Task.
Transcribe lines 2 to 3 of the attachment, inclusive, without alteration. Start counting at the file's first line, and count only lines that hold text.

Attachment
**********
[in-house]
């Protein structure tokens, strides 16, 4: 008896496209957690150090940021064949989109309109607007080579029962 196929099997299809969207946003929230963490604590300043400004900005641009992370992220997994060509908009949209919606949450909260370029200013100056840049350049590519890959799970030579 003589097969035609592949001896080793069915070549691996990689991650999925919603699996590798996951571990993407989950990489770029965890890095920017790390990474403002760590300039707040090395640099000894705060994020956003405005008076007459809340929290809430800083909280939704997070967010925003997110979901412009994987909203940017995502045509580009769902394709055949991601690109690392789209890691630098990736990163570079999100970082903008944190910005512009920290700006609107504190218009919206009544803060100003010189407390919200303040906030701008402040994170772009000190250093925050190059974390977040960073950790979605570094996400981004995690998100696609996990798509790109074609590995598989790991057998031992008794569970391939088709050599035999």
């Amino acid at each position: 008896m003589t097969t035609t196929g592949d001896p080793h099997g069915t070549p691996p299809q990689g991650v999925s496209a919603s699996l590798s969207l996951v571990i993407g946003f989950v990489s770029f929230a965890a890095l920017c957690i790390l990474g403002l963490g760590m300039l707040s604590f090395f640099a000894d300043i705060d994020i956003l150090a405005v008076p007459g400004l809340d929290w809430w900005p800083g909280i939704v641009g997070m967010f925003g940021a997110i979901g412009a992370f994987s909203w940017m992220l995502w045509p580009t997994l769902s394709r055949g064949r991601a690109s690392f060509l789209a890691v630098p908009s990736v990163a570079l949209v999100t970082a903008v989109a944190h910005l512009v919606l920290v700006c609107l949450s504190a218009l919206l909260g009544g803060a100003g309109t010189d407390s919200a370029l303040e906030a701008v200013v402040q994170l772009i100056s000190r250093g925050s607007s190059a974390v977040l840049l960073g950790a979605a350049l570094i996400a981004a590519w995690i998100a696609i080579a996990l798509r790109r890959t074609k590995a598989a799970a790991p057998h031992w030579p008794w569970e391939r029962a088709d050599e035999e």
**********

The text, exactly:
């Protein structure tokens, strides 16, 4: 008896496209957690150090940021064949989109309109607007080579029962 196929099997299809969207946003929230963490604590300043400004900005641009992370992220997994060509908009949209919606949450909260370029200013100056840049350049590519890959799970030579 003589097969035609592949001896080793069915070549691996990689991650999925919603699996590798996951571990993407989950990489770029965890890095920017790390990474403002760590300039707040090395640099000894705060994020956003405005008076007459809340929290809430800083909280939704997070967010925003997110979901412009994987909203940017995502045509580009769902394709055949991601690109690392789209890691630098990736990163570079999100970082903008944190910005512009920290700006609107504190218009919206009544803060100003010189407390919200303040906030701008402040994170772009000190250093925050190059974390977040960073950790979605570094996400981004995690998100696609996990798509790109074609590995598989790991057998031992008794569970391939088709050599035999």
């Amino acid at each position: 008896m003589t097969t035609t196929g592949d001896p080793h099997g069915t070549p691996p299809q990689g991650v999925s496209a919603s699996l590798s969207l996951v571990i993407g946003f989950v990489s770029f929230a965890a890095l920017c957690i790390l990474g403002l963490g760590m300039l707040s604590f090395f640099a000894d300043i705060d994020i956003l150090a405005v008076p007459g400004l809340d929290w809430w900005p800083g909280i939704v641009g997070m967010f925003g940021a997110i979901g412009a992370f994987s909203w940017m992220l995502w045509p580009t997994l769902s394709r055949g064949r991601a690109s690392f060509l789209a890691v630098p908009s990736v990163a570079l949209v999100t970082a903008v989109a944190h910005l512009v919606l920290v700006c609107l949450s504190a218009l919206l909260g009544g803060a100003g309109t010189d407390s919200a370029l303040e906030a701008v200013v402040q994170l772009i100056s000190r250093g925050s607007s190059a974390v977040l840049l960073g950790a979605a350049l570094i996400a981004a590519w995690i998100a696609i080579a996990l798509r790109r890959t074609k590995a598989a799970a790991p057998h031992w030579p008794w569970e391939r029962a088709d050599e035999e």